Operator Error:

    To address those few human-error instances where kickback is, really, an eventuality – if your table saw’s fence is positioned with even the slightest skew towards the blade, you will experience kickback. If there is insufficient downward pressure on the workpiece as it is fed into the saw, you will experience kickback. If you force a workpiece too quickly into a machine, if you force a machine to perform a task it cannot perform, if you use blades that are not designed for the task being performed, if you release a workpiece before is has entirely passed through the blade, if you attempt to cut a workpiece freehand, if you tilt the blade so that traps a workpiece between itself and the fence as it is fed through the saw, or if a workpiece is allowed or forced to move upward or sideways during a cut, you will experience kickback. In short, there a quite a few things that can elicit a kickback reaction. The best prevention, then, is focus and thoughtfulness in the shop. Don’t lose sight of the present and remember that if a saw blade is not cutting stock, it’s forcing it backward.

    To explain with a trifle more depth, though, and to begin with your fence – as stock is fed into a machine with the aforementioned imperfect setup (skewed towards the blade), it will become pinched between the blade and the fence. Quite like trying to force a large peg into a smaller hole, the stock will not continue to feed into an opening that is not at least as wide as itself. As the pinching pressure grows too great, the stock will be pushed (by the fence) into the back of the blade and forced back out of the machine towards the operator.

    To ensure your fence is not the maniac behind a kickback attack, users must ensure that their table saw’s fence is either exactly parallel to the blade or, better yet, ever-so-slightly (perhaps the width of a piece of paper or card stock) skewed away from the blade. This ensures your stock has a clean, clear path through the blade and out the saw. Essentially, users must never allow the fence to be closer to the rear of the blade than the front.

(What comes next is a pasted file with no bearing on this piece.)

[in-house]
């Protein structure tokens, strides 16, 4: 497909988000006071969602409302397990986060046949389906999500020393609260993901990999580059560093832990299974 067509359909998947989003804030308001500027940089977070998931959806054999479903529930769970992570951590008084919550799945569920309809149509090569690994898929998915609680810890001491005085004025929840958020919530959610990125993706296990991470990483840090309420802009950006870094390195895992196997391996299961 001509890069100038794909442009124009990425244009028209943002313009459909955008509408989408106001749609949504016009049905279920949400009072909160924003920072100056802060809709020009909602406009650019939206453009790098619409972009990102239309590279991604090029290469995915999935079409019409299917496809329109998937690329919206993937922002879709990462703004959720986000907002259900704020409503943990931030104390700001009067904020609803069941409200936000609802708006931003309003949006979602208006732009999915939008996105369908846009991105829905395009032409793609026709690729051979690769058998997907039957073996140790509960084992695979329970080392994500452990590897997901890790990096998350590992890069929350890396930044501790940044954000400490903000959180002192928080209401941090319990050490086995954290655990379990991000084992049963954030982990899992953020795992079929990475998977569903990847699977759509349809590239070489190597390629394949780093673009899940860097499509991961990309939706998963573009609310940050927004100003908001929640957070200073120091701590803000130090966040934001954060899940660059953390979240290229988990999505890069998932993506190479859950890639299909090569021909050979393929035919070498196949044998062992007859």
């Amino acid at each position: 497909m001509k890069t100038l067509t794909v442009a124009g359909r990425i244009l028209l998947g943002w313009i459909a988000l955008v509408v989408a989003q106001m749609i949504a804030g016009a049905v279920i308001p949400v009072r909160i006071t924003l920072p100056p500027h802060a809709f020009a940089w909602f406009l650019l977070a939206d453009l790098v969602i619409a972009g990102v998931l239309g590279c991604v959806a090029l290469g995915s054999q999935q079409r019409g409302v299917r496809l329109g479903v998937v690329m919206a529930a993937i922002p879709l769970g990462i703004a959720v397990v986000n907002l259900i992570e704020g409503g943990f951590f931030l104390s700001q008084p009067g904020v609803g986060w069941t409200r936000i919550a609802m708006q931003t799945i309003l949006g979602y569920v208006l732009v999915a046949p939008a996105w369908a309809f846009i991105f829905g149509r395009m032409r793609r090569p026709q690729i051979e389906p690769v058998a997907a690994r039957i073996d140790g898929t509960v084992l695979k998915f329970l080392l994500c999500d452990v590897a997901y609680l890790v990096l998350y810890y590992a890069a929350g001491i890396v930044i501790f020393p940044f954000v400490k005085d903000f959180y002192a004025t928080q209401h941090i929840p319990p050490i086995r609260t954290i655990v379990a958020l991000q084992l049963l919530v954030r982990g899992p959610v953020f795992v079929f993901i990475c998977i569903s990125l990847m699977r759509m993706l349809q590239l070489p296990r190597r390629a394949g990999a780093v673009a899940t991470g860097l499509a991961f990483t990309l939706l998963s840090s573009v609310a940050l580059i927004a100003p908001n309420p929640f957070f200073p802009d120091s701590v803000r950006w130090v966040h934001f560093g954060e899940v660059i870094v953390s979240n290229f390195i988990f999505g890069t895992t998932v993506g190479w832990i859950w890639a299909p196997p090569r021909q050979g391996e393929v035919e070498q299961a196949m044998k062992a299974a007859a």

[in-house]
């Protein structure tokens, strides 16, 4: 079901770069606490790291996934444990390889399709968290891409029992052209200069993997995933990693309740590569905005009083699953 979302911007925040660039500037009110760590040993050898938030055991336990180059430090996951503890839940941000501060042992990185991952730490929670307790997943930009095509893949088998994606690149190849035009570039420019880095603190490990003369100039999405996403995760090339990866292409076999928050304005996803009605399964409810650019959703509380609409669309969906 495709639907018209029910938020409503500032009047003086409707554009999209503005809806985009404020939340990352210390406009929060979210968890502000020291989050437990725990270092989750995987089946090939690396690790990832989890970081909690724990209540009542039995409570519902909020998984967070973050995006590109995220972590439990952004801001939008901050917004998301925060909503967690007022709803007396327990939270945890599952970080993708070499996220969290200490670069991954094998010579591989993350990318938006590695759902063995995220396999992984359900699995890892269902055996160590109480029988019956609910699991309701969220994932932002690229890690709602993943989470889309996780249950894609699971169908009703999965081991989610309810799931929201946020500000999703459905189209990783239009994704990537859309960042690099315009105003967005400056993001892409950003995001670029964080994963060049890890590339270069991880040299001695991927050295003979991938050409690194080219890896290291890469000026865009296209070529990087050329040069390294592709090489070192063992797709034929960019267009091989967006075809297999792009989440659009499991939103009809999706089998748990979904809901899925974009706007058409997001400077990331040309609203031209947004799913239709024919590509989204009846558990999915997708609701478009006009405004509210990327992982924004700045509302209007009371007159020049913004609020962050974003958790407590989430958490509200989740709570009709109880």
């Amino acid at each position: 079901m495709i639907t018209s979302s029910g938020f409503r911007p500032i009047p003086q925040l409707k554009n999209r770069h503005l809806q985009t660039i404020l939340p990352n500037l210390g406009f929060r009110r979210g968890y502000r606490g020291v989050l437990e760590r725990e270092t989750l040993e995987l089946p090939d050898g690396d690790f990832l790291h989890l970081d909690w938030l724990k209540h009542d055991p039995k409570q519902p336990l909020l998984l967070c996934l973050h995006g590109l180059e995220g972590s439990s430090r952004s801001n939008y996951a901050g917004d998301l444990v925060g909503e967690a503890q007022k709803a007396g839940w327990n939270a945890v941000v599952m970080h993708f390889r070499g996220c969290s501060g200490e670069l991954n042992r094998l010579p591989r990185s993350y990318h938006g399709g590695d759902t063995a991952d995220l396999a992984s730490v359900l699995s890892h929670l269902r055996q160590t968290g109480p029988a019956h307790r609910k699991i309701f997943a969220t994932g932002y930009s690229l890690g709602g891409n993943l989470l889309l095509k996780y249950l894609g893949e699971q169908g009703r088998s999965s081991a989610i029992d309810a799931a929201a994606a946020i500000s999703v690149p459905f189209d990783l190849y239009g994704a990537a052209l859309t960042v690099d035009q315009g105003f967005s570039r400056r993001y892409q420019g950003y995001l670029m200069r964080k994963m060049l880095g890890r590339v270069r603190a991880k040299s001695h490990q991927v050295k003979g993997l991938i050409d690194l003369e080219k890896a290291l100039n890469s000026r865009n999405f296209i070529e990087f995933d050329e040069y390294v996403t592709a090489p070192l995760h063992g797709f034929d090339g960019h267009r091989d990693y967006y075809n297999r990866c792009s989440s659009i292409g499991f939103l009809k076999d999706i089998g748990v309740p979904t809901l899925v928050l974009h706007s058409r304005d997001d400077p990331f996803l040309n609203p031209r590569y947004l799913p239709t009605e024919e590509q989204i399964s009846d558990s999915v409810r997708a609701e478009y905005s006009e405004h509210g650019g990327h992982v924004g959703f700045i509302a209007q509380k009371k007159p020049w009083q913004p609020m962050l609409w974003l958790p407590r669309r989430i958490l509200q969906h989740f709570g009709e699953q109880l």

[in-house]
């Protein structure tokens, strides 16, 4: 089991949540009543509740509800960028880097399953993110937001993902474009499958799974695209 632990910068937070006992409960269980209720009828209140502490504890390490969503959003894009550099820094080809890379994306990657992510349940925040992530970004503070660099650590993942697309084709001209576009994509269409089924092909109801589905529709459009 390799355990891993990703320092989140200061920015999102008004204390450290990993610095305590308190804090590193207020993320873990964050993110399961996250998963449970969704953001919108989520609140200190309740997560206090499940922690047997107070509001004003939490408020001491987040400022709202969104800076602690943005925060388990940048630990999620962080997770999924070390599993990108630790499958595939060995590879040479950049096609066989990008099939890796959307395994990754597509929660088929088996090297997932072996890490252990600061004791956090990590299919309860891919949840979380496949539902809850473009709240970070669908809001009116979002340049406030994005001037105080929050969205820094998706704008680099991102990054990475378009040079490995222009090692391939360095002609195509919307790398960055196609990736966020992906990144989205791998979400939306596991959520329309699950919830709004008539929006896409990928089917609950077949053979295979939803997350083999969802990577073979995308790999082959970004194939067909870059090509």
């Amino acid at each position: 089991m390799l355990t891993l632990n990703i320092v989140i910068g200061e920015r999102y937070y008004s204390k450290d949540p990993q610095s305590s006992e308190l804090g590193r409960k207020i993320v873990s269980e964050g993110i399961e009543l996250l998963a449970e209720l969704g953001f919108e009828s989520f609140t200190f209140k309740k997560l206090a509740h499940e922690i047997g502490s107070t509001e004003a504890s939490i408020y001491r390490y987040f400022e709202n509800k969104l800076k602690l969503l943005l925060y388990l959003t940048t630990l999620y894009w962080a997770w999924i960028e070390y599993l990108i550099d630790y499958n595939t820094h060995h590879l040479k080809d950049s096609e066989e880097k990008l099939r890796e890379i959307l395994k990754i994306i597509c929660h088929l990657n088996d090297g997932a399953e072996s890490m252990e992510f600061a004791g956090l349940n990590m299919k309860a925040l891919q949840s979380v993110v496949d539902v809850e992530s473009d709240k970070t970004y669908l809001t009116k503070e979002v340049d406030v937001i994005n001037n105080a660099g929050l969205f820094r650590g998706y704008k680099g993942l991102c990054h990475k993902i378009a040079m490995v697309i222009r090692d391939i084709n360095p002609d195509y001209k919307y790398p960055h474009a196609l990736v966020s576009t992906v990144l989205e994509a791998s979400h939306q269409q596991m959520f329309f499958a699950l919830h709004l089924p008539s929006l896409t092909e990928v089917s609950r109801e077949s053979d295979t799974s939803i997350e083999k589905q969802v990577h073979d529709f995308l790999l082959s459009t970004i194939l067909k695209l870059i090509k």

As for keeping your grip, one should never let go of a workpiece in action. Despite staring horrified into the face of an impending kickback, do not let go of your stock. Your steadfastness might even prevent the kickback from occurring. Although there are certainly some circumstances that require an operator to abandon ship, for the most part, holding your ground is the safer alternative. Do not release a workpiece until it is past the blade and been removed from the saw.

    In the event of imperfect initial stock placement (stock must be placed with the edge exactly butted against the fence) or a lack of downward pressure upon the workpiece as it’s fed, a “scewing” in the stock will occur that will trap a workpiece between the blade and the fence. Accordingly, one must always use the rip fence to guide stock while ripping and always keep downward pressure on the stock as it feeds. Additionally, not only does freehand cutting result in poor, crooked cuts, it can similarly trap stock and kick it back.

    Riving Knives:

    And finally, at the risk of now writing far too many words, kickback can also be caused by your riving knife. “What?!” You might exclaim, “my riving knife?!” And the answer will be “yes,” even your riving knife, that brilliant little device designed to prevent kickback from occurring can sometimes be the instrument behind it. Although having and properly using a riving knife will exponentially reduce the occurrence of table saw kickback, when used sloppily it can also throw a little wrench into your system. If your riving knife, who’s purpose is (in a very small nutshell) to keep a cut separated as a workpiece feeds through a table saw and to eliminate pressure on the blade from that workpiece as it feeds, is the same thickness as the kerf of your blade (the kerf being, simply, the width of the cut it produces or, of the cutting teeth themselves) it should be aligned with the blade. If the riving knife is thinner than the kerf of the blade, it should be aligned with the edge of the kerf that is closest to the fence. This should eliminate the riving knife from pinching or pushing and keep operators far more kickback free.


    So, in brief, use your saw and its corresponding accessories cautiously and correctly. Be conscious of the act you are performing, of the condition of your saw, and of the stock you are manipulating. This, although certainly a brain-full of information, should keep you running smooth and keep kickback at bay.